Maternal health around planned and unplanned births
Presented by: Anna Barbuscia (Ined)
Discussant: Sandra Florian (INSERM)
VThis study examines women’s health in the years following unplanned and planned births in France. Unplanned births are very common in many developing and developed countries including France, and have been linked with a number of negative outcomes for children and parents. However, evidence about women’s health following the birth is scarce, and has failed to demonstrate whether negative outcomes might be related to the birth or rather to the socio-demographic conditions where unplanned births are more likely to occur. On the other hand, a rich literature has shown that health levels decrease in the years after childbirth, however without considering fertility intentions. We use data from the large Constances Cohort study, which started in 2012 and includes now more than 200,000 individuals. We applied fixed effects and difference-in-difference models to compare changes in women’s self-rated health up to 5 years after experiencing unplanned and planned births (N=23,424), while controlling for maternal characteristics and health levels before the birth.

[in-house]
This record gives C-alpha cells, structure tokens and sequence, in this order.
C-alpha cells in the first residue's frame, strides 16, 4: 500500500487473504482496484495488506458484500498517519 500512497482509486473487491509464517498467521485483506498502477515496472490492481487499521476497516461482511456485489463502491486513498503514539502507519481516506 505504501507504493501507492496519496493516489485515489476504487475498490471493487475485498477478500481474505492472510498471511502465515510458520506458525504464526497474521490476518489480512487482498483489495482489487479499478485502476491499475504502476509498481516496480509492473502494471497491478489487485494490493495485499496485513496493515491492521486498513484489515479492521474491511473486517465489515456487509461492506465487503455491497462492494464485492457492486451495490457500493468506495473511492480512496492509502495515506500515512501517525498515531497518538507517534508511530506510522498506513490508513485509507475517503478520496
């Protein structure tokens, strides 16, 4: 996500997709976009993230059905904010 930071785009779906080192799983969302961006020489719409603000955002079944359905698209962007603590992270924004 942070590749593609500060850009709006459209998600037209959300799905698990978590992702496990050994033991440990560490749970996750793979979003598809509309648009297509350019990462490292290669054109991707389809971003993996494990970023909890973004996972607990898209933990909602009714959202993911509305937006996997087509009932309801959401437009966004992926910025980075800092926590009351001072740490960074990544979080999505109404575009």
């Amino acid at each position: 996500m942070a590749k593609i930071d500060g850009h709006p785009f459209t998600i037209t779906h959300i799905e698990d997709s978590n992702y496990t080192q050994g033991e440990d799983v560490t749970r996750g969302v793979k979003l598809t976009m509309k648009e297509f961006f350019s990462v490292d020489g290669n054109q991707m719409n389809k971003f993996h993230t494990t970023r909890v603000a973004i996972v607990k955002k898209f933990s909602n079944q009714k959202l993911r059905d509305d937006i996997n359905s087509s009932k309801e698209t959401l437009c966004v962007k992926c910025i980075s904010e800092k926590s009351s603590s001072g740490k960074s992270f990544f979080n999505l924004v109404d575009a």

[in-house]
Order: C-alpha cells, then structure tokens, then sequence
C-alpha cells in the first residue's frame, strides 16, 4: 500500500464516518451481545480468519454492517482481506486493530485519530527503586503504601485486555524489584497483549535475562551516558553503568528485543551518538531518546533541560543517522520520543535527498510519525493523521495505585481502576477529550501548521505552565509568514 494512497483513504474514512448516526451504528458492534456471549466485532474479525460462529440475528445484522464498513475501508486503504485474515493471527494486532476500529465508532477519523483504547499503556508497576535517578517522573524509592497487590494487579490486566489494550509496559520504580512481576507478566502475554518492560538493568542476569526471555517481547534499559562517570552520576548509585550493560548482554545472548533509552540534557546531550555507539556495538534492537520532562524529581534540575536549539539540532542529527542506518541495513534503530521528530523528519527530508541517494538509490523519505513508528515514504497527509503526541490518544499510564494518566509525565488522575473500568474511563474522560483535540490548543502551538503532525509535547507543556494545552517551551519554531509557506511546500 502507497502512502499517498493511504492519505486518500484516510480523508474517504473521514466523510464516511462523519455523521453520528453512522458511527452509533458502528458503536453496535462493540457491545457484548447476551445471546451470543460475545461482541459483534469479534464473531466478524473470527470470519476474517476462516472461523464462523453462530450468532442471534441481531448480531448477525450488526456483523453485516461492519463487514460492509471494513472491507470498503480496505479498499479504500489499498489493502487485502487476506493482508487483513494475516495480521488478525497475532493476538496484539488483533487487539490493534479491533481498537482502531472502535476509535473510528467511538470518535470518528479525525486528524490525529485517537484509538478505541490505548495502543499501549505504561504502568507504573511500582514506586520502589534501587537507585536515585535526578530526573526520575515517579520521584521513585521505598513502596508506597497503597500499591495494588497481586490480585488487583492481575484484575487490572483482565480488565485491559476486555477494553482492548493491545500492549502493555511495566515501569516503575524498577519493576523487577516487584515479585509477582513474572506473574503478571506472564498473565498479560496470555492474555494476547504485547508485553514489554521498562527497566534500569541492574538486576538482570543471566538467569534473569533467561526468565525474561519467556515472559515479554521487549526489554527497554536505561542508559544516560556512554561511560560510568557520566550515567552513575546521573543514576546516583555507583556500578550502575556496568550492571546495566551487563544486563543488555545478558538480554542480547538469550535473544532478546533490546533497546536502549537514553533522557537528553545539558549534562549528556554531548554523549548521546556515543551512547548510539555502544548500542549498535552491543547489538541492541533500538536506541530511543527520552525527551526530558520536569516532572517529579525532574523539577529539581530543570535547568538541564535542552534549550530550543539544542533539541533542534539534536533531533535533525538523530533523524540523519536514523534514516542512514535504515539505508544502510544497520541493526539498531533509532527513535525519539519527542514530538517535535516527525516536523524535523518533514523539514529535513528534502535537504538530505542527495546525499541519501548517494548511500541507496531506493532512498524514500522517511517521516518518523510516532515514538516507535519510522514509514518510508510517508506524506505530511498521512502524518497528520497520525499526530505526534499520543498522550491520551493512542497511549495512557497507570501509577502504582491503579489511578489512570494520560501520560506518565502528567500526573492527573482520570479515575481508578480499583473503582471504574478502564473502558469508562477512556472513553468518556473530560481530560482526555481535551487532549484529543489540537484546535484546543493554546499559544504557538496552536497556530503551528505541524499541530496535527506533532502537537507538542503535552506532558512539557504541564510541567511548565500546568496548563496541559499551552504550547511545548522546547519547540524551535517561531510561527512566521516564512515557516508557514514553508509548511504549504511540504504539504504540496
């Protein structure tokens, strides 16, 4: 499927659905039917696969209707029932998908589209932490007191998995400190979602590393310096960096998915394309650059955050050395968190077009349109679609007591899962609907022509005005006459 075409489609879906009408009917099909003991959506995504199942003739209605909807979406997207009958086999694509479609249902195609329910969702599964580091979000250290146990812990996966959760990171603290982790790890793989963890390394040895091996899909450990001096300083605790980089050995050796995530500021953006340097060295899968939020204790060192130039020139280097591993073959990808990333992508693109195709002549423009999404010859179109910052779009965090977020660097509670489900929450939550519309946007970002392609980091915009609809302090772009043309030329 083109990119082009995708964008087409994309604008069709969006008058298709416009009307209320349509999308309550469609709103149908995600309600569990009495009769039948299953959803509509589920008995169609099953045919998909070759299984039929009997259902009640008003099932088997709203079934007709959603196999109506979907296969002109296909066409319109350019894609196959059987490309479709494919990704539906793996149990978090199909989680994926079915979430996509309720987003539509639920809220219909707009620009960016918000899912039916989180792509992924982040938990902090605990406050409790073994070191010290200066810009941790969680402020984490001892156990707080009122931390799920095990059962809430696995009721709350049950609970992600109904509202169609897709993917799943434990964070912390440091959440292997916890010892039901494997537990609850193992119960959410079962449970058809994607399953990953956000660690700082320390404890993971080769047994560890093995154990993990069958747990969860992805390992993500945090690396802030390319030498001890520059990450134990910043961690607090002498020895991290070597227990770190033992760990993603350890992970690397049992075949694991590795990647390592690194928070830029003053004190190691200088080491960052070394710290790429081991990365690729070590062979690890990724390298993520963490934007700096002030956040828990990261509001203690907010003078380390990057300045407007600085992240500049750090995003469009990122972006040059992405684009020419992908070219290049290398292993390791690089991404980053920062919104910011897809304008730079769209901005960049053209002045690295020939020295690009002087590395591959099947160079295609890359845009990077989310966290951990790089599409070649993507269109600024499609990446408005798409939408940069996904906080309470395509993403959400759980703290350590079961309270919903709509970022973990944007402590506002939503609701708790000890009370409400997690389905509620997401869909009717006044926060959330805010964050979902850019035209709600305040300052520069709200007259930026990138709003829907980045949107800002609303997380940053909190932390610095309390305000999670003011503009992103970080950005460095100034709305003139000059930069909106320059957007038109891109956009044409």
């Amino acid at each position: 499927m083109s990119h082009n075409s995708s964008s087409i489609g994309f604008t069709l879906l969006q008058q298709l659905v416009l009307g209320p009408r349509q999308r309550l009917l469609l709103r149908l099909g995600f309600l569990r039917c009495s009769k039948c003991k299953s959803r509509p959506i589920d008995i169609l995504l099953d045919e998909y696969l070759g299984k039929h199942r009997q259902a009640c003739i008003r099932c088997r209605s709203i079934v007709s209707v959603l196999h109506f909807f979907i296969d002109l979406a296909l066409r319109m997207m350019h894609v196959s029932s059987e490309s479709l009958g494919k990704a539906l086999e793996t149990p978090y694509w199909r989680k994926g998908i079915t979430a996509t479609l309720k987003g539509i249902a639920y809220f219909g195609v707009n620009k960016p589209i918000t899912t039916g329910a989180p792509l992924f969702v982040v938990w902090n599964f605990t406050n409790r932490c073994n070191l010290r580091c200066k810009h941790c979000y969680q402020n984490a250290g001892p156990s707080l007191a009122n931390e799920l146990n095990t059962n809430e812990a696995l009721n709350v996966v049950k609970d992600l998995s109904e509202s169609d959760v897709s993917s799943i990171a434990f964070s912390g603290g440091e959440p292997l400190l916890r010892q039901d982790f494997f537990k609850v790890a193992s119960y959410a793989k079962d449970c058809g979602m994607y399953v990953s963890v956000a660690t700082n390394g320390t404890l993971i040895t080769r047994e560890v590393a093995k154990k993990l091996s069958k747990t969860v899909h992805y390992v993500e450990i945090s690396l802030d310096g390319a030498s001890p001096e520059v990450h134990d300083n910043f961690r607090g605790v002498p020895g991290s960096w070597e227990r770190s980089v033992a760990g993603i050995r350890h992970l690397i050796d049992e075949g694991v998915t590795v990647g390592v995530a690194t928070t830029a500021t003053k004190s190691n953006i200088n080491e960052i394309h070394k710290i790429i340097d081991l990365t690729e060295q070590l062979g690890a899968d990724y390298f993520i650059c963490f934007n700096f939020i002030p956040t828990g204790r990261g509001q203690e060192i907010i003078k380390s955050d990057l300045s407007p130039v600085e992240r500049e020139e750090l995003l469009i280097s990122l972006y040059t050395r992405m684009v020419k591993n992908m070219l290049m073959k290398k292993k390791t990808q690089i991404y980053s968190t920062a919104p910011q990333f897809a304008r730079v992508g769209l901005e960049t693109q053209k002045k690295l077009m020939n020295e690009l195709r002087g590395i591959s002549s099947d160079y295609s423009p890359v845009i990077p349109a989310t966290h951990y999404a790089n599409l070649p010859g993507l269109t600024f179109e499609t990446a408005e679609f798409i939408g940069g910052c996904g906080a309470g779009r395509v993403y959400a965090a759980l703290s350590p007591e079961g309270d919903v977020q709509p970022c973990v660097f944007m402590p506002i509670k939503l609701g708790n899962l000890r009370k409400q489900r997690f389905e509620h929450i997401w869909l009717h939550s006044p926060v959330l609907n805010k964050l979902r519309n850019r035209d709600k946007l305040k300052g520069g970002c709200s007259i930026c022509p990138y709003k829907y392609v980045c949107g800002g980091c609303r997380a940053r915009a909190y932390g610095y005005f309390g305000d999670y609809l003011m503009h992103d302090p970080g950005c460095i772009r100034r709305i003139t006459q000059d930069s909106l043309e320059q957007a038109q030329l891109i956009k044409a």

Biographie de Anna Barbuscia
Anna Barbuscia is senior researcher at the University of Lausanne and postdoc at INED. She works as part of the collaborative WELLWAYS project, which explores employment-family trajectories and wellbeing in France and Switzerland. Her main research interests are fertility and the consequences of family formation processes for health and well-being. She obtained a PhD in Sociology at the University of Oxford in 2008 and worked as a teaching fellow at the London School of Economics before joining INED.